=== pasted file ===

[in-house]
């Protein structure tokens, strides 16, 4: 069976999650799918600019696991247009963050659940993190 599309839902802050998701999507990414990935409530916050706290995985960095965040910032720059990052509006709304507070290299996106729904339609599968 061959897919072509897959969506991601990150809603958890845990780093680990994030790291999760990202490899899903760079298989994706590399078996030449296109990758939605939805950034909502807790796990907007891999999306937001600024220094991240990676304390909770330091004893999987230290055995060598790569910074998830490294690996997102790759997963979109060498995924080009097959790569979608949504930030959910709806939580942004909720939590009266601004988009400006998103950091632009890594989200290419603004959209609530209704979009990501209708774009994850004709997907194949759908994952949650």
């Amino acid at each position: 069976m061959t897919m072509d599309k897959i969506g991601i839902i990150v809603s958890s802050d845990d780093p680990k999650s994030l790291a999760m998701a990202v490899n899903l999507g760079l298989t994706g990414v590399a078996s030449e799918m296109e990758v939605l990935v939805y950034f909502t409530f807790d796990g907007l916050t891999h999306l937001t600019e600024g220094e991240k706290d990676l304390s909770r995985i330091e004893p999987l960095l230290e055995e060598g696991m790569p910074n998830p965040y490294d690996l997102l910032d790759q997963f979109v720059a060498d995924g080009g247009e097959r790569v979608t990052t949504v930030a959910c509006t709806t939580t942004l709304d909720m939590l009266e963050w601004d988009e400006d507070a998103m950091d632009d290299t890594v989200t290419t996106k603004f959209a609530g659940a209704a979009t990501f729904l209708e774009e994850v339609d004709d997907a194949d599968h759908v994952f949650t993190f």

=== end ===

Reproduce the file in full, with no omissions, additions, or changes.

[in-house]
């Protein structure tokens, strides 16, 4: 069976999650799918600019696991247009963050659940993190 599309839902802050998701999507990414990935409530916050706290995985960095965040910032720059990052509006709304507070290299996106729904339609599968 061959897919072509897959969506991601990150809603958890845990780093680990994030790291999760990202490899899903760079298989994706590399078996030449296109990758939605939805950034909502807790796990907007891999999306937001600024220094991240990676304390909770330091004893999987230290055995060598790569910074998830490294690996997102790759997963979109060498995924080009097959790569979608949504930030959910709806939580942004909720939590009266601004988009400006998103950091632009890594989200290419603004959209609530209704979009990501209708774009994850004709997907194949759908994952949650």
């Amino acid at each position: 069976m061959t897919m072509d599309k897959i969506g991601i839902i990150v809603s958890s802050d845990d780093p680990k999650s994030l790291a999760m998701a990202v490899n899903l999507g760079l298989t994706g990414v590399a078996s030449e799918m296109e990758v939605l990935v939805y950034f909502t409530f807790d796990g907007l916050t891999h999306l937001t600019e600024g220094e991240k706290d990676l304390s909770r995985i330091e004893p999987l960095l230290e055995e060598g696991m790569p910074n998830p965040y490294d690996l997102l910032d790759q997963f979109v720059a060498d995924g080009g247009e097959r790569v979608t990052t949504v930030a959910c509006t709806t939580t942004l709304d909720m939590l009266e963050w601004d988009e400006d507070a998103m950091d632009d290299t890594v989200t290419t996106k603004f959209a609530g659940a209704a979009t990501f729904l209708e774009e994850v339609d004709d997907a194949d599968h759908v994952f949650t993190f």